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CASE STUDY PROPOSAL EXAMPLE

title (capital letters)

DRUG ELUTING STENTS - AN EXAMPLE OF THE TRANSITION FROM EVIDENCE TO POLICY THROUGH THE ONTARIO COMPREHENSIVE APPROACH TO THE DIFFUSION OF HEALTH TECHNOLOGIES

author’s last name, followed by first initial, institution(s), city, state, country

Levin L1, Goeree R2

1Ontario Ministry of Health and Long-Term Care, Toronto, ON, Canada; 2McMaster University, Hamilton, ON, Canada

Organization:
The organization where the case study took place.

Organization: Ontario Ministry of Health and Long-Term Care
Program for the Assessment of Technologies in Health Research Institute

Problem or Issue Addressed:
The problem that prompted the initiative (e.g., rapidly rising pharmacy budget for cancer; poor outcomes after knee replacement surgery)

Problem or Issue Addressed: In 2002, the Ontario Ministry of Health and Long-Term Care (MOHLTC) was advised that drug eluting stent (DES) would present a diffusion pressure since approximately 10,000 stents were being used per year and the differential cost between bare metal stents (BMS) and DES was $2,200-$3,840 per stent. An initial review of the literature by the Medical Advisory Secretariat (MAS) found that in low-risk patients the restenosis rates for BMS were 20-30% compared to 0-5% for DES. However, issues of generalisability to the Ontario health system were raised in the MAS analysis, and a concern that there would be creep to off-label use in high-risk patients.

Goals:
What did the organization hope to accomplish? Include numerical goals if appropriate (e.g., 20% decrease in the cancer pharmacy budget while maintaining cancer care quality)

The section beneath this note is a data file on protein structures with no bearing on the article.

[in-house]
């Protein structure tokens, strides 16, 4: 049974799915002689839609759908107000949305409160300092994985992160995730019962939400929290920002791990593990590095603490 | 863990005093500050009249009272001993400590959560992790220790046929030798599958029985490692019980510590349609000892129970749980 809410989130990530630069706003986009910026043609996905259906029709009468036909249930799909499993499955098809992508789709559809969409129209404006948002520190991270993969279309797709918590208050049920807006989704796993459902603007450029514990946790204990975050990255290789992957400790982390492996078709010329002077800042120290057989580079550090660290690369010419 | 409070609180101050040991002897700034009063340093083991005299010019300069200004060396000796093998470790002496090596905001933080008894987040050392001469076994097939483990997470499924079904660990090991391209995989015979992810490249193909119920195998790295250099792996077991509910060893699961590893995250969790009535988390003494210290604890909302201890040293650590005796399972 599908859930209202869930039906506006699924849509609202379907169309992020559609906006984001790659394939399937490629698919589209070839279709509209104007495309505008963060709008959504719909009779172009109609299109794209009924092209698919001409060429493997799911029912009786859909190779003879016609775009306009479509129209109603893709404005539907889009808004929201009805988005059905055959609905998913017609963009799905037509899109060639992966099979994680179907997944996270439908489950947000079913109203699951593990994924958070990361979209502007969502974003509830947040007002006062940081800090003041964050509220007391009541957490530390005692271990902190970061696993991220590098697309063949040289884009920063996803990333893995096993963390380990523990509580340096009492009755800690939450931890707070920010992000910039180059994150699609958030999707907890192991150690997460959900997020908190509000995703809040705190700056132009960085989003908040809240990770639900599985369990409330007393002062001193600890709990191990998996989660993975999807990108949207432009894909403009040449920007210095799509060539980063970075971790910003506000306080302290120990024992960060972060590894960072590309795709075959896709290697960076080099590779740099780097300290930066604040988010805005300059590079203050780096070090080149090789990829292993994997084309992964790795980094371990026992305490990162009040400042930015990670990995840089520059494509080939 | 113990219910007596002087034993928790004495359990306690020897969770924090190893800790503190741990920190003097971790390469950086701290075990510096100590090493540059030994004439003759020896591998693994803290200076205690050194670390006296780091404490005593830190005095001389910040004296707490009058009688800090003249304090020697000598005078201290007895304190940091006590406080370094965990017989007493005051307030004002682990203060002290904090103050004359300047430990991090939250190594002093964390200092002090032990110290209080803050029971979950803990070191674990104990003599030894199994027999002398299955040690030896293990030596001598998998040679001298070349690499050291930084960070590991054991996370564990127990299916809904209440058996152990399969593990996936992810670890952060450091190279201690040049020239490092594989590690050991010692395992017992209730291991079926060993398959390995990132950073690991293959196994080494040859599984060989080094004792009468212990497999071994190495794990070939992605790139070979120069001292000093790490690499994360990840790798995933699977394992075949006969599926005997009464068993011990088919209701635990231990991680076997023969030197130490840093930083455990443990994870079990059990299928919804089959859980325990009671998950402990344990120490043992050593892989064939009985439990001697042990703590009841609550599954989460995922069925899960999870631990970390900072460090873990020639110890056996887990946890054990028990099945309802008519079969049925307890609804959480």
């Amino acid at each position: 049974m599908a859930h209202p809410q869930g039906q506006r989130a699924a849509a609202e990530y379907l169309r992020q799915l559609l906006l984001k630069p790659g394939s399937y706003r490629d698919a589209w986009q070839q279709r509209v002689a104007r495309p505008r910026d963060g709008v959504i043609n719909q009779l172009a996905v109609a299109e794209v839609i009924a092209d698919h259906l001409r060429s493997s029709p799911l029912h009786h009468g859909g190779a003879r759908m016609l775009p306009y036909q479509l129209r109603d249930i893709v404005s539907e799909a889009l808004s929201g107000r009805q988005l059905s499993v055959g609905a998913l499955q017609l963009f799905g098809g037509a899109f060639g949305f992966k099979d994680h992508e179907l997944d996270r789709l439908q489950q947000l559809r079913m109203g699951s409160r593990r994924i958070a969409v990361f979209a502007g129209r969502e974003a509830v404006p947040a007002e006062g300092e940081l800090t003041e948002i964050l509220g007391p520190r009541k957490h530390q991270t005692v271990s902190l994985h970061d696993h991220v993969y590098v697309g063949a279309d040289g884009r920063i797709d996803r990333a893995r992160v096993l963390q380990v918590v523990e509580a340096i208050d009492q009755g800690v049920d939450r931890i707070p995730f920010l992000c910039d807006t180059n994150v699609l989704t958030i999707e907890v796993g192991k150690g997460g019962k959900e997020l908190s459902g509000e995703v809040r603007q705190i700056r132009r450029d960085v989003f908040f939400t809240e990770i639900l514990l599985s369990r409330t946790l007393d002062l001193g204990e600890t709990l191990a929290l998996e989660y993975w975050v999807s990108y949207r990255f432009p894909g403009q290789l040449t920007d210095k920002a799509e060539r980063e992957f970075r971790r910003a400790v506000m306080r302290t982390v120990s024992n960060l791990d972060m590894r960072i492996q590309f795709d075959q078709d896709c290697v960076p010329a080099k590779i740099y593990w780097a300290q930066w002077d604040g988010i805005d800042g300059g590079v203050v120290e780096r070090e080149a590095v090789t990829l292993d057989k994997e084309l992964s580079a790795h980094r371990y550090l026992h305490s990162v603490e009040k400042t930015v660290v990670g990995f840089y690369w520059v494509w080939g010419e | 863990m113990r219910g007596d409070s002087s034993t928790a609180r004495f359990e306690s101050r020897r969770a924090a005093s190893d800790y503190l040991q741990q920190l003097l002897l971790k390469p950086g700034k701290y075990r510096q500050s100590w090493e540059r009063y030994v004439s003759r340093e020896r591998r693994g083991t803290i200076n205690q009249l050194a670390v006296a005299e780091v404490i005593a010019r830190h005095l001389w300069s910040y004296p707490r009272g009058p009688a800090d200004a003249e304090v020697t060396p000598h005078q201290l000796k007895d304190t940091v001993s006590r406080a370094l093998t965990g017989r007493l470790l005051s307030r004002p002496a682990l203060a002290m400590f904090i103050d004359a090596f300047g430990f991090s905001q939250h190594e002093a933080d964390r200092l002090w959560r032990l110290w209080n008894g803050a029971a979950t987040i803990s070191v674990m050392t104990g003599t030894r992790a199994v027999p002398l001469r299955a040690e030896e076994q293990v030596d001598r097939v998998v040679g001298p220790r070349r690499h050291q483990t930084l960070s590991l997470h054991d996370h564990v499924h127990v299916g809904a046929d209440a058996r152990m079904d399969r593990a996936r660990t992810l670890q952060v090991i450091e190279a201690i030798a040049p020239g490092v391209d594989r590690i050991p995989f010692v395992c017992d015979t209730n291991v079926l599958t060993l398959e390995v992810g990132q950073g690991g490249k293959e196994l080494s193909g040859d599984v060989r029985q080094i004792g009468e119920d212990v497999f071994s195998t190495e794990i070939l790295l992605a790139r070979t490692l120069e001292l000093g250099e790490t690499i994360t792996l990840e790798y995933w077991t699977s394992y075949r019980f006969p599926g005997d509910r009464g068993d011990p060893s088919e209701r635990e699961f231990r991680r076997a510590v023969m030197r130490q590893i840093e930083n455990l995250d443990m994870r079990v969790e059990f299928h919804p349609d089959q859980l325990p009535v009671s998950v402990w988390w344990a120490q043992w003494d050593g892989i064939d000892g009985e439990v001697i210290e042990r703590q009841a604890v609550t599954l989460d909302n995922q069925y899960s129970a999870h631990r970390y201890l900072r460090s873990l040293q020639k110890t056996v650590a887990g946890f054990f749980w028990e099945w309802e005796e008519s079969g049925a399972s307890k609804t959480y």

Goals: Establish through a pragmatic study whether results published from randomized controlled trials on DES are generalisable to Ontario and to use this as a basis for long-term funding decision making.

Outcomes items used in the decision: The measures that were used in the decision process (e.g., cost-effectiveness data from the literature, a survey such as the SF-36).

Outcomes items used in the decision: One year restenosis and mortality rates according to whether the stents used were bare metal or drug eluting

Implementation Strategy:
What was done at the organization to meet the goals specified?

 

Implementation Strategy: A Conditionally Funded Field Evaluation (CFFE) approach to diffusion was adopted. MOHLTC conditionally provided $12 million annually for DES to be used exclusively within a pragmatic study conducted by the Program for the Assessment of Technologies in Health (PATH) Research Institute with the goal to assess the cost-effectiveness of DES in the Ontario context. Using a large registry of over 20,000 patients, the PATH Research Institute collected information on the number and type of stents, rates of revascularization procedures and mortality over a 1 year follow-up period. PATH reported back the findings from the study in early 2007 to the Ontario Health Technology Advisory Committee (OHTAC) whose advice to MOHLTC was used to make a long-term funding decision.

Results:
A description of what happened after implementation. Numerical data are encouraged but not required

Results: It was found that the effectiveness of DES varied widely across patients with different risk factors and that DES were not cost-effective in a number of patients. The results of the cost-effectiveness study, which have not been previously published, were used by OHTAC to make a recommendation for DES funding in high risk patients only which, compared to a more open diffusion policy, resulted in an estimated $22million annual savings to the health care system. These results differed from efficacy data from published RCTs. Reasons for this discrepancy cannot be provided with certainty but possibilities include differences in the use of ant-platelet drugs and the use of a more current bare metal stent.

Lessons Learned:
Recommendations to similar organizations or academic researchers – recommendations can be positive or negative

Lessons Learned: This example of a pragmatic effectiveness study used to inform decision making demonstrates how an evidence-based approach to health technology assessment can, and should, influence policy decision making when faced with concerns of generalizability and decision uncertainty.


 

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